A Doggone Good Time
story and photos by Nancy Hoffmann

 Vol. 10, No. 31

August 1-7, 2002

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Dog parks are made for the off-leash exercise of dogs, but it’s difficult to tell who’s enjoying themselves more, the humans or the dogs.

Myriam Norris talks with dogs.

“Oh, Zoe, look, there’s Tuppence and Koa,” she says to her nine-month-old Chesapeake Bay retriever, who — one way or another — gets the point.

When Norris unhooks Zoe’s leash, the Chessie trots off to greet her four-legged friends. A few minutes later, more tail-wagging, floppy-eared friends arrive. Soon a pack of eight dogs is bounding by, chasing a ball and each other.

Off to one side, out of the way of the canine play, the humans gather. While keeping an eye on their dogs, the humans discuss the drought, the summer heat and the possibility of an afternoon sail. They give each other dog-training tips and home-improvement advice.

Tuppence, Kathy Brandon’s dog, is a shepherd-husky mix. Debbie Stodd brings Bailey, a springer spaniel Stodd rescued when he was on his way to a shelter. With Kristina Behncke comes Lincoln, her “hyper” chocolate Labrador retriever, who she hopes a run with the pack will tire out.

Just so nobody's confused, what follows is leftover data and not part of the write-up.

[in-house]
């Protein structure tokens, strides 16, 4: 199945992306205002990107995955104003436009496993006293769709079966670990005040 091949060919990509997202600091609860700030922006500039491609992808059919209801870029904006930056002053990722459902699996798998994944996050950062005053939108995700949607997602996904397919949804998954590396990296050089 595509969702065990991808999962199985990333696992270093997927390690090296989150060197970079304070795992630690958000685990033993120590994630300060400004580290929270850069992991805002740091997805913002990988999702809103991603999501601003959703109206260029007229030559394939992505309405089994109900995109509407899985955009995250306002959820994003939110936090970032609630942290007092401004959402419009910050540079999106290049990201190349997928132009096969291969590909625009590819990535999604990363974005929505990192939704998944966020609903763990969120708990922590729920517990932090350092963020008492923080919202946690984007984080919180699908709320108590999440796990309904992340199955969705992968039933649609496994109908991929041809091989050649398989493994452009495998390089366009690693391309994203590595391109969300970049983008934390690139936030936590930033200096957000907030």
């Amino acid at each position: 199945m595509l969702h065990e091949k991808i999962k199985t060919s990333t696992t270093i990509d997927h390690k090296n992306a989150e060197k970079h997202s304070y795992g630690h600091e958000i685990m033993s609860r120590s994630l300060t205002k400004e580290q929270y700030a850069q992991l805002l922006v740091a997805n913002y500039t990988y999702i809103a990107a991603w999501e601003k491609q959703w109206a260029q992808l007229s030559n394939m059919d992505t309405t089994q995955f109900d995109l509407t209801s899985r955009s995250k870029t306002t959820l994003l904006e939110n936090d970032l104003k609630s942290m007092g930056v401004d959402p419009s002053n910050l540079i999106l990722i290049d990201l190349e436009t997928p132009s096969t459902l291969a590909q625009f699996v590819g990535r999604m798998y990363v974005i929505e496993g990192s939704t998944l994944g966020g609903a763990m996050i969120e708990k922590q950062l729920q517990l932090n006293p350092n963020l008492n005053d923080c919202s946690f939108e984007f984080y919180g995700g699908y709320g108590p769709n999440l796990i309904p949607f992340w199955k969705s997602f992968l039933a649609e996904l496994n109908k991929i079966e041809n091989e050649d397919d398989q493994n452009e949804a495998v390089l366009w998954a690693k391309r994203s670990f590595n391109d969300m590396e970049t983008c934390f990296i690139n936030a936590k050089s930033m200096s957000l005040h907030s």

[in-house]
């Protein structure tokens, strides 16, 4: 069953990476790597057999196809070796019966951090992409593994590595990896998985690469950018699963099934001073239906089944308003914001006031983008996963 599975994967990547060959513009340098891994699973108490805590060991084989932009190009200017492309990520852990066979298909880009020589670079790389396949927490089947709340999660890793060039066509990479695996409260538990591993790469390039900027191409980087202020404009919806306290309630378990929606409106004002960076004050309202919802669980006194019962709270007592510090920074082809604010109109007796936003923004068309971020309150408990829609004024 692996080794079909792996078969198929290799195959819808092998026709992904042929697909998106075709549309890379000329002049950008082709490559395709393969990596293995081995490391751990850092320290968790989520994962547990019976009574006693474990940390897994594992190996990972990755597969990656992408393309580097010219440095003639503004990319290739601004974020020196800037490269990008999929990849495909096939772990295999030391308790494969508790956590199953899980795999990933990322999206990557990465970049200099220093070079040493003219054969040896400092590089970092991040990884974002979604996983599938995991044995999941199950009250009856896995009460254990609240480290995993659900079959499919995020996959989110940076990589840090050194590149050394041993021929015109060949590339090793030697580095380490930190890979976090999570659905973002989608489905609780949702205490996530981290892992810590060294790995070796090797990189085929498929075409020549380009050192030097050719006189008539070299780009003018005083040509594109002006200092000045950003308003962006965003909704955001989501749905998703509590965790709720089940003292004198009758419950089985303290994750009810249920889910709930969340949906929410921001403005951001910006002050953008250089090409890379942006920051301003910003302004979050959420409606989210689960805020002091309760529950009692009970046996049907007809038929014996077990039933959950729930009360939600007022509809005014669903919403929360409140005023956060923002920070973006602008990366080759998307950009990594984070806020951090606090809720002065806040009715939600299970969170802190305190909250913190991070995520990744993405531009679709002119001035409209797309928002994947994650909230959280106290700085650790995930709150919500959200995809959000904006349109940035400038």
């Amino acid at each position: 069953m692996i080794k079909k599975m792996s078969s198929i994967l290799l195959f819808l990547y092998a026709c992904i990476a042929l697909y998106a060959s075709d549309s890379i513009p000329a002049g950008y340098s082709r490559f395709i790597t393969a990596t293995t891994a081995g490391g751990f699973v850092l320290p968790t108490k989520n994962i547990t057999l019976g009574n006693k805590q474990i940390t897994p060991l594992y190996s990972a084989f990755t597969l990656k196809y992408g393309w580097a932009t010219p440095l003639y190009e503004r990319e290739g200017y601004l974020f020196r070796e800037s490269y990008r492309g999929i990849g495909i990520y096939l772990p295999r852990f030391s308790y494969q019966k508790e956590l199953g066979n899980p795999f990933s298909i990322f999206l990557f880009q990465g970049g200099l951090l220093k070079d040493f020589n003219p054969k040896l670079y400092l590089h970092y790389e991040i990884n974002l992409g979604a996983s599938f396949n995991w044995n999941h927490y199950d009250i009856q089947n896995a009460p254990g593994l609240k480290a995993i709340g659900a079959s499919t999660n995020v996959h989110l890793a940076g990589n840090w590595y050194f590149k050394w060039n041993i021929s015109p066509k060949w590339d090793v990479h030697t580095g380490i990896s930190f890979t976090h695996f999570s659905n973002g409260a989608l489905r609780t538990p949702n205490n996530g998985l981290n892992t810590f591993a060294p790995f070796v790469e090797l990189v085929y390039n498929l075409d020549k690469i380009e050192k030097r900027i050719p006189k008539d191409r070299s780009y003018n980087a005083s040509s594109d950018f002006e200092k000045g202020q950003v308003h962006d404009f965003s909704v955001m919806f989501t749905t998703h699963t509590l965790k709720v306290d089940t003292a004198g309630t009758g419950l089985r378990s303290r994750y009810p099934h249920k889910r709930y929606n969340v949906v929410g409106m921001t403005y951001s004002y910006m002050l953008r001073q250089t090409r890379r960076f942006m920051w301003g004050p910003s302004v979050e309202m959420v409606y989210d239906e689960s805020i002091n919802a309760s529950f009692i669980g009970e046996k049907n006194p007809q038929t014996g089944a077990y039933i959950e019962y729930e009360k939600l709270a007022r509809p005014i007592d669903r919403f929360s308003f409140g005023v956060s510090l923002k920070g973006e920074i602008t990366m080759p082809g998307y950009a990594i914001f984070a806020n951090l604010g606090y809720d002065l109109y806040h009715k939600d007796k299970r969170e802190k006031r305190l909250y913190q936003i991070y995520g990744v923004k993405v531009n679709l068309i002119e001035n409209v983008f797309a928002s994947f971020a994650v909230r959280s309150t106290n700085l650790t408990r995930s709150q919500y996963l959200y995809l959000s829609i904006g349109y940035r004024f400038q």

When Jim Coleman arrives with Boomer, a golden retriever, everyone explains that Boomer doesn’t belong to Coleman. “He’s Jim’s grandson,” they say with a laugh.

This group meets most mornings at the Quiet Waters Dog Park in Annapolis. They say it’s a wonderful place to exercise their dogs, but it’s difficult to tell who’s enjoying themselves more, the humans or the dogs.

“We’ve become friends because of our dogs,” says Norris. “The dogs bond, and the people bond, too.” Since meeting through their dogs, Brandon and Norris have indulged a shared interest in art and visited a Turner exhibit in Baltimore.

“The people are so interesting,” says Jet Jatlow, whose Shiloh shepherd, Koa, roughhouses with Zoe and Tuppence. “If somebody doesn’t show up, everyone gets worried.”

The park was designed for the off-leash exercise of dogs, but it has become much more. According to Park Ranger Brad Hunt, visitation at Quiet Waters has increased since the dog park opened. “People will make appointments with each other to meet at the dog park,” he says.

“It’s a community event,” says Michelle Ulrich, the owner of Paws Pet Boutique in Annapolis and a moving force behind the creation of the Quiet Waters Dog Park.